For many years people have debated the merits of guns vs. butter as symbols of spending on military might or domestic comfort. Since 1869 another political debate has gone on, this one concerning the merits of margarine vs. butter. In that year a French food chemist succeeded in making a cheap substitute for the real thing, which had become scarce and expensive in the wake of a European cattle plague. The word margarine came from the Greek for "pearl," because the original version was hard, white, and glossy. It also must have been less than appetizing since it was made from beef fat, milk, and chopped sheep's stomachs and cows' udders, all treated with heat, lye, and pressure.

In its early years margarine was a meat product dependent on the beef and dairy industries and whose main appeal was its low cost relative to butter. In this period it was exclusively a food of the poor. In the early 1900s, food chemists discovered how to harden liquid oils by reacting them with hydrogen in the presence of metal catalysts and heat. Vegetable and fish oils then became raw materials for margarine, weakening its ties to the meat industry. Manufacturers bought up the cheapest oils they could find throughout the world, reduced them all to bland neutrality through chemical processing, and hardened them into margarine, which remained a food of the poor.

By the 1920s only vegetable oils went into the product, and over the next 30 years, busy food chemists, using a host of chemical additives, greatly improved the spreadability, appearance, and, especially, flavor of margarine, always working toward the goal of greater resemblance to butter.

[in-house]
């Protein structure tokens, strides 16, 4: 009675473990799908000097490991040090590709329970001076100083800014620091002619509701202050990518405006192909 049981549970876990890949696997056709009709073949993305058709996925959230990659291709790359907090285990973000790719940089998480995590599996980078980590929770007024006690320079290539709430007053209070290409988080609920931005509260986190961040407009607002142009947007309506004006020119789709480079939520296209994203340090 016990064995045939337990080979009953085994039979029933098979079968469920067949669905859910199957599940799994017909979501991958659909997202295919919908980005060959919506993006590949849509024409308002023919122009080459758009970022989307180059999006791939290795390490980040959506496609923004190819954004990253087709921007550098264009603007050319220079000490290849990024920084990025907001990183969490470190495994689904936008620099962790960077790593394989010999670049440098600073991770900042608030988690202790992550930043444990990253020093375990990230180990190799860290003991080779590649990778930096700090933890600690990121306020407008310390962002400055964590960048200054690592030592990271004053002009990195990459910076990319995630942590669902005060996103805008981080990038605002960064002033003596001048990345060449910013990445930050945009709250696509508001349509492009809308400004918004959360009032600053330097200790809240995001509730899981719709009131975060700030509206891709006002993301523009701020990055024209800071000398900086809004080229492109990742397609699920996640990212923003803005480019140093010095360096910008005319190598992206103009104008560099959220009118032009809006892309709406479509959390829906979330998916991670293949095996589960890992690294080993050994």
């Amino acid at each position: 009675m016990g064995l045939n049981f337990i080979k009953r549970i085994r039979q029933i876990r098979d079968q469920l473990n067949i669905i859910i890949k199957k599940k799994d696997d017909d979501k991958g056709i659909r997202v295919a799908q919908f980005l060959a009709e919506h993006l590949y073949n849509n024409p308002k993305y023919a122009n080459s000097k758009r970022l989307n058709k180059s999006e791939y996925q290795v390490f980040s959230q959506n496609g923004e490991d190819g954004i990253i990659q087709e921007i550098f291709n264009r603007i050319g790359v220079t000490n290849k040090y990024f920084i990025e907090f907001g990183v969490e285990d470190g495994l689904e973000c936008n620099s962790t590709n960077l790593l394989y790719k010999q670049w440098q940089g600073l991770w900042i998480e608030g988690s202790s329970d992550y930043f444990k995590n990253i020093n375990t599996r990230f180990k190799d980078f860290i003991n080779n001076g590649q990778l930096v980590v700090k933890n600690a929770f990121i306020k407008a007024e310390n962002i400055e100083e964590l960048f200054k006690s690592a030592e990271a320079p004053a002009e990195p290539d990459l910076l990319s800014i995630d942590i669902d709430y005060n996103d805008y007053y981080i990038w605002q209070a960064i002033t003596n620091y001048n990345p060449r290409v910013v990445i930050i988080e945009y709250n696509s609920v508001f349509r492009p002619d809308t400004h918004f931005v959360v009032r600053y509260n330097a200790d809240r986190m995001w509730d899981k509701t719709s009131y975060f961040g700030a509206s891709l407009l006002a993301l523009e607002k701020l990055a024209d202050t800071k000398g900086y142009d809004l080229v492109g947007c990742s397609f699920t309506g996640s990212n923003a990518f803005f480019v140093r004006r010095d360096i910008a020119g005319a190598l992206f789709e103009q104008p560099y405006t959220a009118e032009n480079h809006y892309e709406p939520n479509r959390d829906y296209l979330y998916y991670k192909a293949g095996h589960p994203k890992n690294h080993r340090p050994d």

The improved margarine's appeal was still its lower cost, but now its sales increased enormously, seriously threatening the butter industry. The butter people responded with a bitter and dirty political fight to hamper sales of margarine, but in the end, they were to lose out because of an unforeseen change in consumer perceptions. In our lifetimes people have come to see margarine not simply as a cheap substitute for butter, but as a healthy alternative to it, and this change has occurred particularly among the educated and affluent. For example, when I look in the refrigerators of fellow physicians, I find margarine instead of butter more often than not.

This new view of margarine, which North Americans now consume four times as much of as butter, developed along with an awareness of the role of saturated fat and cholesterol in producing atherosclerosis, the degenerative condition of arteries that predisposes us to heart attacks, strokes, and other circulatory diseases. Butterfat is the most saturated animal fat in the American diet, and butter contains a lot of cholesterol as well. As doctors became convinced of the dangers of saturated fat and cholesterol, they began to recommend margarine to patients, and the margarine industry capitalized on this development by emphasizing new formulations made exclusively from polyunsaturated vegetable oils, like safflower, corn, and soy. Producers also stressed that margarine contains no cholesterol. So it is that doctors, like other health-conscious Americans,
tended to switch from butter to margarine. Many of these people will admit that they prefer the taste of butter but consider margarine better for them.

I do not share this view, and I predict that over the next decade medical research will demonstrate clear health hazards of eating margarine.

In the first place, it is total fat in the diet that correlates with risk of premature death and disability from the major killing diseases in our society. If there is one undisputed fact that emerges from the confusion of modern nutritional research, it is that typical high-fat diets are killing us. Most people will live longer, feel better, and have less risk of early death from heart disease, stroke, and cancer if they keep their far intake to well below 30 percent of calories in the diet, preferably in the range of 20 percent. This is much less than most Americans eat. One way to cut down on fat is to avoid both butter and